Browse Exhibits (2 total)

La Bella Donna: The "Living Essence" in Titian's Portraits of Women from the 1530s and 1540s

This exhibit explores Titian's revolutionary portraits of women from the mid-16th century and compares them with contemporary Venetian and Florentine portraiture.

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Philip II and Titian's Late Mythologies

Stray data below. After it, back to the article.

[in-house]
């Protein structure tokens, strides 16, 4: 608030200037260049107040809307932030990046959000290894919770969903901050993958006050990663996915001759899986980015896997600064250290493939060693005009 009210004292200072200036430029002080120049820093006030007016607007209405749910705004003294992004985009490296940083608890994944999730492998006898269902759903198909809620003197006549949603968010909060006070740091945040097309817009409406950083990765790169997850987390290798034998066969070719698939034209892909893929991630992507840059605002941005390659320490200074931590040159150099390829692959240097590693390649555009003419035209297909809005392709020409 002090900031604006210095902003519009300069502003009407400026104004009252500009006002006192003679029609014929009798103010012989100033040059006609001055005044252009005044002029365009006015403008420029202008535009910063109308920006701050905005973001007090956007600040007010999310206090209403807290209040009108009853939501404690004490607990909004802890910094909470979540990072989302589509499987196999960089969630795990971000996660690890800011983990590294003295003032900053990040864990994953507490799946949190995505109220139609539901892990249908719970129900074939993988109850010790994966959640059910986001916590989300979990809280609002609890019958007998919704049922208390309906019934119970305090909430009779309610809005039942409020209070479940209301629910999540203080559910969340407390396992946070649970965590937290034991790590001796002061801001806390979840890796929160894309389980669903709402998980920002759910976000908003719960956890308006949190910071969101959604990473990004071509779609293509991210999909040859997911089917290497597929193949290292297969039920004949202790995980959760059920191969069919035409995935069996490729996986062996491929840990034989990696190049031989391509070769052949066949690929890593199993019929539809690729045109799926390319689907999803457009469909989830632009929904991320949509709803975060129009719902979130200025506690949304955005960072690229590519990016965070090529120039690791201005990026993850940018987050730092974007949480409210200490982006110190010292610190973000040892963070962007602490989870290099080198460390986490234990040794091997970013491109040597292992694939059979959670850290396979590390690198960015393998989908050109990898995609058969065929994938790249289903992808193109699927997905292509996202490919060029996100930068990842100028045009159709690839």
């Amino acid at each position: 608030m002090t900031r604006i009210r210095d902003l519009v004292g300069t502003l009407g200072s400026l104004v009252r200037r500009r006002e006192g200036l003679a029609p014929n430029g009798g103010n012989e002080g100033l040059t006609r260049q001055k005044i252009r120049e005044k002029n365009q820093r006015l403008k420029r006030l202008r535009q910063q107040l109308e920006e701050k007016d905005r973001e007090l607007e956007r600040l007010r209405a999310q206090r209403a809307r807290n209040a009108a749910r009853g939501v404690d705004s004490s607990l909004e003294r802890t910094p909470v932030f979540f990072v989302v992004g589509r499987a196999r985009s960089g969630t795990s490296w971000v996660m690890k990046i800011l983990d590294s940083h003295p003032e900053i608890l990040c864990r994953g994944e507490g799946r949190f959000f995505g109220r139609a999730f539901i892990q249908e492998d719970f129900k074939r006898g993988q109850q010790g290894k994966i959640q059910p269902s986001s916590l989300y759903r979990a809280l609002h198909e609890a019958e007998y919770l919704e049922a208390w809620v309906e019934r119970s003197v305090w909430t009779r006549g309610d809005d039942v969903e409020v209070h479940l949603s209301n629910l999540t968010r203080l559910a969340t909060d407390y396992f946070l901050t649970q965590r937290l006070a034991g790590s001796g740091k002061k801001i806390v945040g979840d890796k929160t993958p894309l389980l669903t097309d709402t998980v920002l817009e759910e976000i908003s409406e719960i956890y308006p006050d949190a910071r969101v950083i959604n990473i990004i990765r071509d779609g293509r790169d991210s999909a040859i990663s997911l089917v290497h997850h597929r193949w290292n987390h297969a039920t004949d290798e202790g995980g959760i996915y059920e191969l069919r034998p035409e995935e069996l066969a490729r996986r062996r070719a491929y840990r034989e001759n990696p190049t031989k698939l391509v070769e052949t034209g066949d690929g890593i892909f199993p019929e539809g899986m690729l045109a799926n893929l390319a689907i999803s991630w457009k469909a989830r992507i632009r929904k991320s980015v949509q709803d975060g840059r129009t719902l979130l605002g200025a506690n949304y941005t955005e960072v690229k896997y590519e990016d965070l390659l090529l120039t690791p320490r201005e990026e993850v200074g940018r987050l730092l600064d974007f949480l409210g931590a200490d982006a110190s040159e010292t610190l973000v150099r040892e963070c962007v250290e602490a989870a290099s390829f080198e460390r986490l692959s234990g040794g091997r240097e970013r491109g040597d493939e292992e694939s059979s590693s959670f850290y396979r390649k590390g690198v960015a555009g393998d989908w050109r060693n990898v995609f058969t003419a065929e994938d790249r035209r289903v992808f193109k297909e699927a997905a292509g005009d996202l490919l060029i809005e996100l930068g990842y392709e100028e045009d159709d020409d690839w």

In the 1550s, Titian created six mythologies called the poesie for Philip II of Spain. Philip II wanted these works in order to bring the modern Renaissance style to his kingdom. In the poesie, Titian was influenced by the works of other Renaissance artists as well as Classical motifs, and these formed the basis of the modern style. All of the poesie depict tales of Classical mythology from Ovid's Metamorphoses. Titian strove to paint for the personal pleasure of the Catholic king, Philip II, who appreciated and respected Titian’s artworks.

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